For all the anxious Nexus fans who’ve endured the nail-biting wait for Google’s latest flagship device, today must be an exciting day. They can finally satisfy the urge to give Google their money in exchange for the awesomeness of the Nexus 4. While I’m definitely not the type of gadget freak who stands in line overnight to buy a phone, I must confess that I’ve never wanted a gadget as much as I want Google’s Nexus 4 right now.
Unfortunately, I won’t be able to join in the excitement, because I can’t buy it. Not because I can’t afford it, but because according to Google, devices on Google Play are not yet available in my country. And it’s not just devices. The Google Play content/devices ecosystem is closed off to most of the world, with the exception of a few countries in North America, Europe and Asia.
If you aren’t located in any of those countries, you might have thought that the games and apps are all that there is to the Google Play. Not so, as it turns out. Using some sort of geographic feature restriction, Google has made it so that most people have access to only about a fifth of the actual content available. In addition to apps and games, there’s movies and TV, music, books and magazines. You just can’t see them. Okay, you can see them if you peer through the window, but that’s it. Until such a time as Google deems fit, the playground is not really open, you’re stuck on the outside looking in.
Why they aren’t available in the first place is a troublesome question. I’ve scoured the web looking for definitive answers, but have come up mostly flat so far. I’m thus forced to resort to educated conjecture.
On content side, I suspect Google must have their hands full trying to broker all kinds of international licensing agreements with content creators/owners. From what we know of Spotify’s experience with such, it must be really hard work. The fact that even the few countries with enhanced Google Play access have it in varying degrees is an indicator of how content licenses work/don’t work across various geographic regions —
Google Books are available in Australia, Canada, Spain, Germany, Italy, the United Kingdom, South Korea, Japan and the United States.
Magazines on Google Play are currently only for sale to users in Australia, Canada and the United States.
Movies and TV are available to users in the US, UK, Australia, Canada, France, Germany, Japan, Korea, and Spain. Certain features are restricted to the US.
Google Music is available only in the United States.
On the devices side, a Quora user suggested that Google might not be too eager to get Nexus devices into regions that don’t have full Google Play access. His logic is sound. Like Amazon, Google doesn’t make money on their hardware, but hopes to profit by initiating users into an ecosystem where they can maintain the lead in search, sell advertising, and monetise content. It wouldn’t make sense to send devices manufactured at cost to places where they wouldn’t make a lot of money. Concerns about their ability to satisfy what has proved to be overwhelming demand for Nexus devices might also be a reason to limit availability. And that doesn’t even take the shipping and fulfillment headaches that necessarily come with international orders into account.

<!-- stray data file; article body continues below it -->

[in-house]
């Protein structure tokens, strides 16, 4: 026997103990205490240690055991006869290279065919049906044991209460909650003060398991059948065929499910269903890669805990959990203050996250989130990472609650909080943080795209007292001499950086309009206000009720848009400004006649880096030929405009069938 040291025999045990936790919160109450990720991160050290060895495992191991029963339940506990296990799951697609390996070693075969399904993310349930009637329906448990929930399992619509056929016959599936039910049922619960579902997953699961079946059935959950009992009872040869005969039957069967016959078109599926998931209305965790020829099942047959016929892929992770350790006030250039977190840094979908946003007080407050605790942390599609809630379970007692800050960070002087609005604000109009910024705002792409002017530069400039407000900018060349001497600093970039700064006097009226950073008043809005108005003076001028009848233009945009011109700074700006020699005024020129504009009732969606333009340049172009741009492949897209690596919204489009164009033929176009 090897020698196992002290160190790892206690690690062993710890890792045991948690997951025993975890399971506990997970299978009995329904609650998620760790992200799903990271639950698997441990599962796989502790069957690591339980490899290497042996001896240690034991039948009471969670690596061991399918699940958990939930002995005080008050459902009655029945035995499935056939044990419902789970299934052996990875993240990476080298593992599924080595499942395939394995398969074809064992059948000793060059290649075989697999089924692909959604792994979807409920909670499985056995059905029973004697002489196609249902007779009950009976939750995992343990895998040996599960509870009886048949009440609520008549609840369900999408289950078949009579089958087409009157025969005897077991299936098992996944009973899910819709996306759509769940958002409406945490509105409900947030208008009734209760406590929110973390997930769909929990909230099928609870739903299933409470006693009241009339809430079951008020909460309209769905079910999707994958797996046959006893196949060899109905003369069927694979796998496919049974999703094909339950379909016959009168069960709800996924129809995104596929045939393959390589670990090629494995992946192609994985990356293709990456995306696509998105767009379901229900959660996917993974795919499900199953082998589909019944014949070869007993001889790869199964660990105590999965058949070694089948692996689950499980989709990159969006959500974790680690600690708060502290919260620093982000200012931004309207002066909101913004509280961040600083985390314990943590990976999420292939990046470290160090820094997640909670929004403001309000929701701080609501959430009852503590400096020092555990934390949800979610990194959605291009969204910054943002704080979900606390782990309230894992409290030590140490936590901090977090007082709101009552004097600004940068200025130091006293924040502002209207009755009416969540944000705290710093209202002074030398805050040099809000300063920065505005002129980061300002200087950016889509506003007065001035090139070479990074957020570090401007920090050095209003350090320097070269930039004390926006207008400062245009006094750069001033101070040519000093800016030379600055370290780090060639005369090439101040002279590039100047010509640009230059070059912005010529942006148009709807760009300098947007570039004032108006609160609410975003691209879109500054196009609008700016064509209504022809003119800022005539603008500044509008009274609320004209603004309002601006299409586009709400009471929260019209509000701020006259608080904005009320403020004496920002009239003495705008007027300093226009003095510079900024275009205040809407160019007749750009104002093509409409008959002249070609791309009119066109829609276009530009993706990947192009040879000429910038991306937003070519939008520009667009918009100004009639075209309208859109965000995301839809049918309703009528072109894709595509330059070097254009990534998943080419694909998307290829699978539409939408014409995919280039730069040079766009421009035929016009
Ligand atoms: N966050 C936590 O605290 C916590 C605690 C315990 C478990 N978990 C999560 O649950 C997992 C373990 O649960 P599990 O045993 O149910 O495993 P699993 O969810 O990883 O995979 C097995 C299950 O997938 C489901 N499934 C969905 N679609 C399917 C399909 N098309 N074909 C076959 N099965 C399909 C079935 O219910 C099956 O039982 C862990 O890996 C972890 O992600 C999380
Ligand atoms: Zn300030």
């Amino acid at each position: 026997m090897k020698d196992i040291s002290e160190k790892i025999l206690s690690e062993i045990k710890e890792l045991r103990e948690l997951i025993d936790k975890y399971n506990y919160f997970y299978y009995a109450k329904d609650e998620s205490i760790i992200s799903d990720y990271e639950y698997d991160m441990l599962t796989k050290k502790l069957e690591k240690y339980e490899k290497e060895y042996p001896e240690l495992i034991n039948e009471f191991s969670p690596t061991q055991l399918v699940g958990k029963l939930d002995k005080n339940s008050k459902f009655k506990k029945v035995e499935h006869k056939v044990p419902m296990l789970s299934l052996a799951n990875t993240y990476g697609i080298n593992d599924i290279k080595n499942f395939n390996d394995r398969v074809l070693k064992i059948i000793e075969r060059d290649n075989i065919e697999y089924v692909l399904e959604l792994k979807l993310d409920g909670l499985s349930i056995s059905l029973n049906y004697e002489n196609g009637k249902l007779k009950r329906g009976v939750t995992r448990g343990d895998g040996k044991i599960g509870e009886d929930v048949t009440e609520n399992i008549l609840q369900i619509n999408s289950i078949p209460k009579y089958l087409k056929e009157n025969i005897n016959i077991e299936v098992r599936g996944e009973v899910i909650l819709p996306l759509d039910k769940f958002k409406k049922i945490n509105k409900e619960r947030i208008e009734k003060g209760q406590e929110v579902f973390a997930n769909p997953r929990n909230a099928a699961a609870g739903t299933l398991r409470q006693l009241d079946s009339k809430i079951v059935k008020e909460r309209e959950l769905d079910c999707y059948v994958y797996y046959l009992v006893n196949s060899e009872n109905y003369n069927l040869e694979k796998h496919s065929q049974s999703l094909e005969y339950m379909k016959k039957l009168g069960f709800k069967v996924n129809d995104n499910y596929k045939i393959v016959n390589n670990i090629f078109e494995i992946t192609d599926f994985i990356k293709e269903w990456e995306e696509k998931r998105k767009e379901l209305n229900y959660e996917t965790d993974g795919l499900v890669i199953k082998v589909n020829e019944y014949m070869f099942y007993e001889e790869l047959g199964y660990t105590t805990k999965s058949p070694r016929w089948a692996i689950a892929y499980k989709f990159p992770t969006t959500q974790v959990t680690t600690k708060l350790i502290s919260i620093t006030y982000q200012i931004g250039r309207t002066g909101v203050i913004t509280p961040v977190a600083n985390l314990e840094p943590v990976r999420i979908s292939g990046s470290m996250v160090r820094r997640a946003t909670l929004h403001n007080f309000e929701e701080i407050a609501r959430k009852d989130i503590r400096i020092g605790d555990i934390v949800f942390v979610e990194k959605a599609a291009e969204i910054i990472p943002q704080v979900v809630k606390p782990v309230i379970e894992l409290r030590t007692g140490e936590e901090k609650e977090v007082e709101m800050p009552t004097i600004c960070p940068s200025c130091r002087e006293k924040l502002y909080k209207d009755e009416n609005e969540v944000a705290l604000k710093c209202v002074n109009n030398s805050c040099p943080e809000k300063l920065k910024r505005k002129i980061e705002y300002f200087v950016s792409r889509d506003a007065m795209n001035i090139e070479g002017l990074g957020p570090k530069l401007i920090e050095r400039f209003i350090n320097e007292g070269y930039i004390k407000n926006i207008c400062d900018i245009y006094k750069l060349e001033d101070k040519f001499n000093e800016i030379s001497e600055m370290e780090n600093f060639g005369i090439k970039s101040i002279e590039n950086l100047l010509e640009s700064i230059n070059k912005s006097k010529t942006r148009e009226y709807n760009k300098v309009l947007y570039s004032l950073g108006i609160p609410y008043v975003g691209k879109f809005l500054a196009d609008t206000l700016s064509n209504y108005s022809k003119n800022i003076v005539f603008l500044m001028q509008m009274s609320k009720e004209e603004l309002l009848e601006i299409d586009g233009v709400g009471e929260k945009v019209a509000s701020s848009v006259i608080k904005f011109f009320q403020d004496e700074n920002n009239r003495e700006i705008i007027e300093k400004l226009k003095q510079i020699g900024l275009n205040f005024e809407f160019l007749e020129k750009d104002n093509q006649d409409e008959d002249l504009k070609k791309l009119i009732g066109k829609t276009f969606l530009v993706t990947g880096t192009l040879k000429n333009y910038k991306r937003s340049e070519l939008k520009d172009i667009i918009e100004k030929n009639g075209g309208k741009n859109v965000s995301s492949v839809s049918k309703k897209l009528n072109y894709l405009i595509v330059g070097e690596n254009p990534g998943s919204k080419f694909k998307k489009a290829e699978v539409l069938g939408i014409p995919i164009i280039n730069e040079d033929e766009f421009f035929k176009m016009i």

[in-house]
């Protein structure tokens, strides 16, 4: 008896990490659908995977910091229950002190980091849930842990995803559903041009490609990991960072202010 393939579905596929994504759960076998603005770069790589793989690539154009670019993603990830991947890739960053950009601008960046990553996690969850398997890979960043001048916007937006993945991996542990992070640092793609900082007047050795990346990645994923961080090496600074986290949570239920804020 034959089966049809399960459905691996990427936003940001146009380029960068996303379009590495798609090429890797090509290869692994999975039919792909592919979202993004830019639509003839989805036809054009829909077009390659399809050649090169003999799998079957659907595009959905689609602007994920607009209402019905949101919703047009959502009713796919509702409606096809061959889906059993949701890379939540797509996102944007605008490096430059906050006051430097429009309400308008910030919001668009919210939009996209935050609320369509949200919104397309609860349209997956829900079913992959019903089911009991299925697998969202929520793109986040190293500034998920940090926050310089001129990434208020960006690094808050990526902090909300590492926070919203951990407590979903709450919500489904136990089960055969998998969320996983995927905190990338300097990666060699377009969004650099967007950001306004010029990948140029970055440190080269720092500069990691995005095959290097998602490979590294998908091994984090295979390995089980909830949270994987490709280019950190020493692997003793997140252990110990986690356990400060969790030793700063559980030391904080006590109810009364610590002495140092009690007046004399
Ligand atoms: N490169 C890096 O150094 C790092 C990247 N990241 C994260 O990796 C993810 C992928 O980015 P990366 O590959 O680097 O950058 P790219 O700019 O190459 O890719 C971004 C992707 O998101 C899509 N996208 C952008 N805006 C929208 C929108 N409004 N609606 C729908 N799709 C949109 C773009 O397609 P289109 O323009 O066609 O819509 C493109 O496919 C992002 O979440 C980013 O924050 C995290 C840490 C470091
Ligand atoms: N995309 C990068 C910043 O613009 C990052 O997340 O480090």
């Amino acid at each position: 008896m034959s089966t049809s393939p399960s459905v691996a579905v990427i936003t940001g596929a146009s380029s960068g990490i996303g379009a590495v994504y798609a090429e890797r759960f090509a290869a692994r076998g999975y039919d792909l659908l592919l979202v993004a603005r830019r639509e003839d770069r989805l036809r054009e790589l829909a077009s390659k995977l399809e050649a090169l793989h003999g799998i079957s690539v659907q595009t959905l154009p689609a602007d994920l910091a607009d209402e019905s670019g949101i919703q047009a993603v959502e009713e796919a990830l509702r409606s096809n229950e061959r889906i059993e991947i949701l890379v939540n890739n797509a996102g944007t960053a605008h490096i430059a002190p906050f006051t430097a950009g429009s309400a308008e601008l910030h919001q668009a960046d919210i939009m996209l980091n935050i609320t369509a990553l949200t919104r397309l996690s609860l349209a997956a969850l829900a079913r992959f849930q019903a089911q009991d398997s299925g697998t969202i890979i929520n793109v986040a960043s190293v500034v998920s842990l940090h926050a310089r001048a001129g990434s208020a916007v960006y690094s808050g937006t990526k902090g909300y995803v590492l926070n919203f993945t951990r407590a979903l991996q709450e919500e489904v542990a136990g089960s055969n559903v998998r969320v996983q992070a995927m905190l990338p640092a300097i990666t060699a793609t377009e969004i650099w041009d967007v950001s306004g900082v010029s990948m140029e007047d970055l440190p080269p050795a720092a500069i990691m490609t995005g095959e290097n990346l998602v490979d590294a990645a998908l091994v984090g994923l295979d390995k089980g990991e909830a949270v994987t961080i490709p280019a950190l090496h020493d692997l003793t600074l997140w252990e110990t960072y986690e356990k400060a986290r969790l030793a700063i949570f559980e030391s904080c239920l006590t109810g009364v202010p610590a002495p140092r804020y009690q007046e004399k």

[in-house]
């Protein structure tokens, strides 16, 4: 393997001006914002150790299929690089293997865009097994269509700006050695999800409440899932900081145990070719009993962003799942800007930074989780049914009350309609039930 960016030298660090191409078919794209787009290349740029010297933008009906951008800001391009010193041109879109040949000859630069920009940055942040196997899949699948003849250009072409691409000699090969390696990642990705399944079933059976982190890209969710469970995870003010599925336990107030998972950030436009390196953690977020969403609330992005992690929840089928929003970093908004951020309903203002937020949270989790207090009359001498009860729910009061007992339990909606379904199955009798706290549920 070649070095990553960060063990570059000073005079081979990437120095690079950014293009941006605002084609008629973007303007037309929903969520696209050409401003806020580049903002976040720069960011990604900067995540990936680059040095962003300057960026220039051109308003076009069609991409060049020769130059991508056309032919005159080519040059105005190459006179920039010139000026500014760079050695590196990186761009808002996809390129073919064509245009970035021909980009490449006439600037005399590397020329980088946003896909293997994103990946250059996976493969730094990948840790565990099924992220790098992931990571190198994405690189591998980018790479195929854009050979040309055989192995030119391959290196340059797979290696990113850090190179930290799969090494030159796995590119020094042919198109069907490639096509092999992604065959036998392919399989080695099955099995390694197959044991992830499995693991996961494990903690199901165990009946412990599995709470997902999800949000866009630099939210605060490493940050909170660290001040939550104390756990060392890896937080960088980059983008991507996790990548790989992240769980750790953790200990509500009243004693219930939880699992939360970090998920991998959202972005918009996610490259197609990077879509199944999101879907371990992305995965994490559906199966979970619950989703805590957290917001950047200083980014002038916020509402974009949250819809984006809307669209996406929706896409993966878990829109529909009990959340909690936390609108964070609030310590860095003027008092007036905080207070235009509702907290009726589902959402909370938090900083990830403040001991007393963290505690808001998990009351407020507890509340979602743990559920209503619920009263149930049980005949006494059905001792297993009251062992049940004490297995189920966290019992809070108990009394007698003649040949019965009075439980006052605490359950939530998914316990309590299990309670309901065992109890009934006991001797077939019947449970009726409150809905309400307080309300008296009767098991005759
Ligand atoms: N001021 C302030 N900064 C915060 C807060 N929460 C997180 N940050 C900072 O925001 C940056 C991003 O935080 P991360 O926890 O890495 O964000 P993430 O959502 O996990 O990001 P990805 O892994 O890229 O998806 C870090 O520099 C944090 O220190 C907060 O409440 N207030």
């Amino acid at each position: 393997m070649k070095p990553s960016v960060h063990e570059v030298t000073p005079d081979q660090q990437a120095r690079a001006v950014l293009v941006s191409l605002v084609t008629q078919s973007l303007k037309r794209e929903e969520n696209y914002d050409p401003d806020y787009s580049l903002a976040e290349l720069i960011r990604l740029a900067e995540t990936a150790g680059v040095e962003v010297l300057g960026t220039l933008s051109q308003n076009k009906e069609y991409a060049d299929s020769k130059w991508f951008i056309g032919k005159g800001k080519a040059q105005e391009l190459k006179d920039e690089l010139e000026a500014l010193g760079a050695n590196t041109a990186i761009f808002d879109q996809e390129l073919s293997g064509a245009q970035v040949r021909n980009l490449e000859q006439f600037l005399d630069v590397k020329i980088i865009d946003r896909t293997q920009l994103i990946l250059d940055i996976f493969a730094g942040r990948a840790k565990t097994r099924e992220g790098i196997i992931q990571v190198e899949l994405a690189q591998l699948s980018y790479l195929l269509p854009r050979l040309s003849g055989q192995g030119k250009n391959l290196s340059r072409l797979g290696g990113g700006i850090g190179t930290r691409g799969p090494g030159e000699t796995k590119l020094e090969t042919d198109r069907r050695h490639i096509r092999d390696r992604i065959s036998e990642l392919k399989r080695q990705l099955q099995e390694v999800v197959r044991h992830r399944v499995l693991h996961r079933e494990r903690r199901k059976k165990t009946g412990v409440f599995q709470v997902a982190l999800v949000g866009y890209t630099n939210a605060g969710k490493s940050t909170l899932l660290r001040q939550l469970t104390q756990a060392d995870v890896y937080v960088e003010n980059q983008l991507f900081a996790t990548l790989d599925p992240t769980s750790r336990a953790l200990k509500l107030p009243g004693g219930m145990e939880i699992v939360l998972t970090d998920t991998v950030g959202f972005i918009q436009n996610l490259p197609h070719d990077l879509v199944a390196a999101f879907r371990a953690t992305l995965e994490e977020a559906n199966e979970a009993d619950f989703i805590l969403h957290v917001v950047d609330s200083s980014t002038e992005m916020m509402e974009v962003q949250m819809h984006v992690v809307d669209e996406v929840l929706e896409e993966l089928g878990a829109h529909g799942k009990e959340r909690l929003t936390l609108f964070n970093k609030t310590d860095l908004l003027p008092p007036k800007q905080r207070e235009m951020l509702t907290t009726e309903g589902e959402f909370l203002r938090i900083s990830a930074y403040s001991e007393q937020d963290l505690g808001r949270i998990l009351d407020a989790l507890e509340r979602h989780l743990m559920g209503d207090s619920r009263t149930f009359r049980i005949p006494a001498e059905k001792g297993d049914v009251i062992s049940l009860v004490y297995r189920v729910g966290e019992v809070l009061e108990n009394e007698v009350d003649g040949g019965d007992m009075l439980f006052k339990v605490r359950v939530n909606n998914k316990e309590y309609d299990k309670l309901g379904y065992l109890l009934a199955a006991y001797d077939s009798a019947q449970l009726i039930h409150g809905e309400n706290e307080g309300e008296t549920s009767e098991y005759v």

Devices on Google Play are currently available only in Australia, France, Germany, Japan, Spain, UK, and US.
But that’s not all. If you plan on leaving any of these countries for a place where the Google Play service is limited, you’d better take delivery of your device or make sure your content is offline before you do. If not, your Google Play stuff will become unavailable for as long as you’re outside of the supported geographies. From the comments on this Hacker News thread, you can buy a Google phone in San Francisco and not even be able to look up your order the next week when you are in India.
Compared to Apple for instance, I’m somewhat disappointed in Google. Despite being notoriously aloof where emerging markets are concerned, Apple maintains an online presence in most countries and has begun to enter into partnerships with local retail players and offers official support and extended warranties via authorised resellers. I can pick up any Apple device on a whim at nearly any gadget store in Ikeja. No problems whatsoever with iTunes, it just works. In fairness, Google’s content ecosystem hasn’t been around for as long as Apple’s or Amazon’s, but I find it distressing nonetheless.
Fortunately, there’s more than one way to skin a cat. If I really, really want a Nexus 4, I could always import one. I could ask a friend or relative located in a supported region to buy and ship to me. No friends or relatives abroad? Well, there’s services like Truebranches, Orderbay and Bringitbay that can help. Basically, they are international procurement services that help Nigerians shop abroad. Of course both options are more expensive, mostly due to shipping costs, but hey, an option is an option.
Despite the clamour from Google fans worldwide, the only evidence that Google acknowledges the situation are found deep in support documentation and in the error pages that show up when you try to access the restricted content. The company likes to say the playground is open — a disingenuous statement where most of the world is concerned. However, there is nothing to be done but wait and hope that it won’t be long before the rest of us can join the cool kids in Google’s playground.
[padlock image via Flickr/Marcus Schopke, photoshopped by me]